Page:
LONDON — It’s not every day that you go shopping with Superman.
It was 10 a.m. on a sunny Friday last month, shopping with Superman one of those rare autumn days when the English capital seems to have swapped weather with Santa Monica, Calif., when I first spotted Henry Cavill, the British actor who has put his stamp on the Man of Steel for a new generation of filmgoers.
Military erect, his arms folded purposefully, he was standing outside Gieves & Hawkes, the Savile Row clothier that has been outfitting the British gentry since King George III.
He was hard to miss. Regardless of one’s age, gender or sexual orientation, it can be agreed that the man is a specimen, a 99.9999 percentile hunk, a super man. I pictured a hypothetical ad in Variety: “Wanted: Actor. Untitled Superman project. Must be as handsome as Ryan Gosling, as charming as Colin Firth and as ripped as any starting linebacker on the Dallas Cowboys.”
He had arrived on Savile Row from his home in London’s genteel Kensington district to browse for suits on the eve of the publicity blitz for “Justice League,” the superhero blockbuster-to-be featuring Mr. Cavill alongside Ben Affleck as Batman and Gal Gadot as Wonder Woman.
Aside from a Superman-ish forelock that tumbled down his forehead, Mr. Cavill looked more like a romantic lead from an E. M. Forster period drama, wearing a royal blue Cifonelli blazer, a dandyish confection of curls and a distinctly retro, and distinctly absurd, handlebar mustache.
“It’s for a role, ‘Mission: Impossible 6,’” he said sheepishly, referring to his giant crumb catcher. “It makes me feel a little odd at times. People think I’m some crazy handlebar-mustache-growing person.”
“But,” he added gamely, “I’m also playing around with it now, growing it a bit longer. Why the hell not? When else am I going to grow a handlebar mustache?”
To the degree the mustache was intended as a disguise, it failed. In recent weeks, the whiskers had seemingly become more famous than he was, inspiring countless tabloid items after Mr. Affleck jokingly referred to it as a “full-on porn-star mustache” during a “Justice League” reshoot.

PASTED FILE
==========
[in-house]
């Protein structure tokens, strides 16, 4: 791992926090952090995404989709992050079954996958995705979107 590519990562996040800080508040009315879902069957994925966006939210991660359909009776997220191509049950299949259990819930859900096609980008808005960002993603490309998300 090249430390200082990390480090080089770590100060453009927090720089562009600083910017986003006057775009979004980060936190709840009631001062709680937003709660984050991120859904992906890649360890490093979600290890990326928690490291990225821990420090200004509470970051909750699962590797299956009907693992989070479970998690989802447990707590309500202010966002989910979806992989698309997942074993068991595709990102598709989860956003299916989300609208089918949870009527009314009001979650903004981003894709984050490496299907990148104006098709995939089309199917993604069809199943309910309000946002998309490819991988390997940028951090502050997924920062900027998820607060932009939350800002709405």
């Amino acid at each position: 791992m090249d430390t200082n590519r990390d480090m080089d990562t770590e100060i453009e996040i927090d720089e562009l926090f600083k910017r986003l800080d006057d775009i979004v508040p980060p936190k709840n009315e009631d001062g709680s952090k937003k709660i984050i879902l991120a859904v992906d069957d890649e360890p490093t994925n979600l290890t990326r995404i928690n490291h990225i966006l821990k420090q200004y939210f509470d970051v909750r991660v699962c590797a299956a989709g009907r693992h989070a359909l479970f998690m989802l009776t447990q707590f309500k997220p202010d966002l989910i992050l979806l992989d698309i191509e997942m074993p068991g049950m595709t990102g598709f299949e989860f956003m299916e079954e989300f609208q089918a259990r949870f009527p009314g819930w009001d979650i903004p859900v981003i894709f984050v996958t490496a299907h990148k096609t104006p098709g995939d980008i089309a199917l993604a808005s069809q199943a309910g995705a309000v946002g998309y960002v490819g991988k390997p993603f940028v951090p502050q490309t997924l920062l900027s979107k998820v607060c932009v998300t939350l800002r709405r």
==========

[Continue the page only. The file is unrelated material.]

Then again, Mr. Cavill has an uneasy relationship to fame. For years, he was a Hollywood’s king of the near miss. He lost out to Daniel Craig to be the next James Bond, and also to Robert Pattinson on both “Twilight” and “Harry Potter and the Goblet of Fire.” Although he has been working steadily since he was a teenager, he always seemed to receive second billing to his biceps.
But he has been flirting with A-list stardom ever since he inherited the role of Superman in Zack Snyder’s 2013 franchise reboot, “Man of Steel,” followed by featured roles opposite Armie Hammer in “Man from U.N.C.L.E.” in 2015 and now Tom Cruise in his latest “Mission Impossible” installment.
In person, though, Mr. Cavill comes across less like a Hollywood action hero than an English gentleman in the prewar sense, a vestige of an era when leading men were described as “dashing” or “debonair,” and civility meant something.
In a less august setting than one of London’s oldest bespoke tailors, he might be fair game for the “paps” (paparazzi), as they say in England, as well as for any hormonal young woman with a smartphone and an Instagram handle.
“You go to the pub and you’re sitting there with your friends having some drinks, and you keep on feeling like people are looking at you or checking their phones,” he said, pausing in the aisles. “You think, ‘Shut up, they’re not looking at you. Maybe that’s just my ego.’ Then one person comes up and says, ‘Can I get a photo, please?’ All of a sudden it’s like terror cells just woke up. ‘Yay, it’s photo time!’”
He certainly was not raised to draw attention to himself.
The son of a stockbroker father and homemaker mother, Mr. Cavill grew up in family of five boys on the island of Jersey, a crown dependency off the Normandy coast, and was educated at Stowe, an elite British school.
His very British breeding may explain why Mr. Cavill carries himself with an utter absence of Hollywood star ego. He listens deferentially, even to shop managers and waiters; laughs easily, if self-consciously; and bashfully glances toward the floor at any mention of his cover-boy looks. It is an awkward British charm familiar to anyone who has seen a Hugh Grant movie from the 1990s.
Browsing the aisles of Gieves & Hawkes, he said that he is still trying to figure out how to carry himself like a star, or even dress like one.